How do you deal with bad days? In the midst of those moments, it’s easy to feel like things will never get better. The emotion clouds our perspective.
When our daughters were toddlers, my wife would read them Judith Viorst’s wonderful little book, Alexander and the Terrible, Horrible, No Good, Very Bad Day. Poor little Alexander had a bad day not because bad things happened. As it turns out, those things happen to everybody. It was a problem of perspective.
When we look at our lives, we tend to rubberneck the wrong direction.
Ultimately, our problem is with God. But we don’t say that. We’ll point to people as the reason pain lurks in our lives. Parents, bosses, children, spouses, and even the devil has his part to play. If God would only bring relief, all would be well.
It’s a problem of perspective, not of circumstance. We need God’s perspective.
Your Day Doesn’t Define Your Life
Consider this question King David asked:
How long, O Lord? Will You forget me forever? —Psalm 13:1
You think David was having a bad day? Sooner or later, David’s question finds its way to the lips of all of us. But is how David felt—but it isn’t what he believed. We often feel what we don’t believe, don’t we? That’s our tension. Putting our faith in front of our feelings.
One problem is that the present pain seems so very permanent. We want immediate relief from the Lord or we immediately lose heart. We focus only on our lousy life. We need to look to God’s perspective.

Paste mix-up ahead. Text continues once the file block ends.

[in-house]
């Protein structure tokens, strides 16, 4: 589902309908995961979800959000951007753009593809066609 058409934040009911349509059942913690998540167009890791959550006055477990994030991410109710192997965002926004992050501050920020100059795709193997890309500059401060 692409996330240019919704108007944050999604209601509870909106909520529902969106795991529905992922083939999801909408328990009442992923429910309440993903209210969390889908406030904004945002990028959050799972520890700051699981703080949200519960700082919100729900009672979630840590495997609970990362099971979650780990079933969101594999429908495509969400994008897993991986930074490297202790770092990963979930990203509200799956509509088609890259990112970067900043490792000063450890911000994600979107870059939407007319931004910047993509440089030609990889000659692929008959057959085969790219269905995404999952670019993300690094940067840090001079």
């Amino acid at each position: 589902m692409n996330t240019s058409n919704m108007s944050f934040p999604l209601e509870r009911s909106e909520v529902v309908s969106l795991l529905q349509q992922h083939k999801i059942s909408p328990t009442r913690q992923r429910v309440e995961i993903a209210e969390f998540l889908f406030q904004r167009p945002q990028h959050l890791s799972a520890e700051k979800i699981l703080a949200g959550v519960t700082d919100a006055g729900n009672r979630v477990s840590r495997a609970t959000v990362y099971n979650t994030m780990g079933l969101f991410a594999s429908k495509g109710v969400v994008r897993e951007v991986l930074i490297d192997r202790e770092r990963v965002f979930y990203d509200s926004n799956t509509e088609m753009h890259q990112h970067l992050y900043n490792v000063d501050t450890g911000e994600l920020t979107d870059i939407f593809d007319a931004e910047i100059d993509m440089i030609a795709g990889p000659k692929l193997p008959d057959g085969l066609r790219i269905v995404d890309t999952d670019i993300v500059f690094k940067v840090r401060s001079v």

God’s Perspective for You
The funk you’re in today isn’t permanent.
- The argument you had with your spouse doesn’t define your marriage. God’s perspective says you should see where selfish hearts can choose to serve instead.
- The ticket you got doesn’t make you a bad driver. God’s perspective helps you see the value in justice, even when you’re the recipient of it.
- The sinful thought you had (or acted on) doesn’t mean you’re unsaved. God’s perspective reminds you that you were saved by grace—not because of your own righteousness.
Choose that Your Day Does Not Define Your Life
One-off flubs are just that. But daily decisions to continue in the one-offs will add up. Those days eventually can define you—in that they set the course for your life’s direction. Little choices add up, so make them good choices—even when you blow it.
Determine to learn from your mistakes.
- When you fail, confess it. Admit it. Repent of it—and move on.
- Don’t wallow in the guilt or allow shame to convince you you’re worthless, or it’s hopeless, and you needn’t even try to do it different next time.
- Have the courage to ask someone’s advice about your life. Then have the courage to truly consider taking the advice.
Never give up, and I mean never. Ever! Your day doesn’t have to define your life.
Look to God’s perspective.
Question: What helps you on the bad days? To leave a comment, just click here.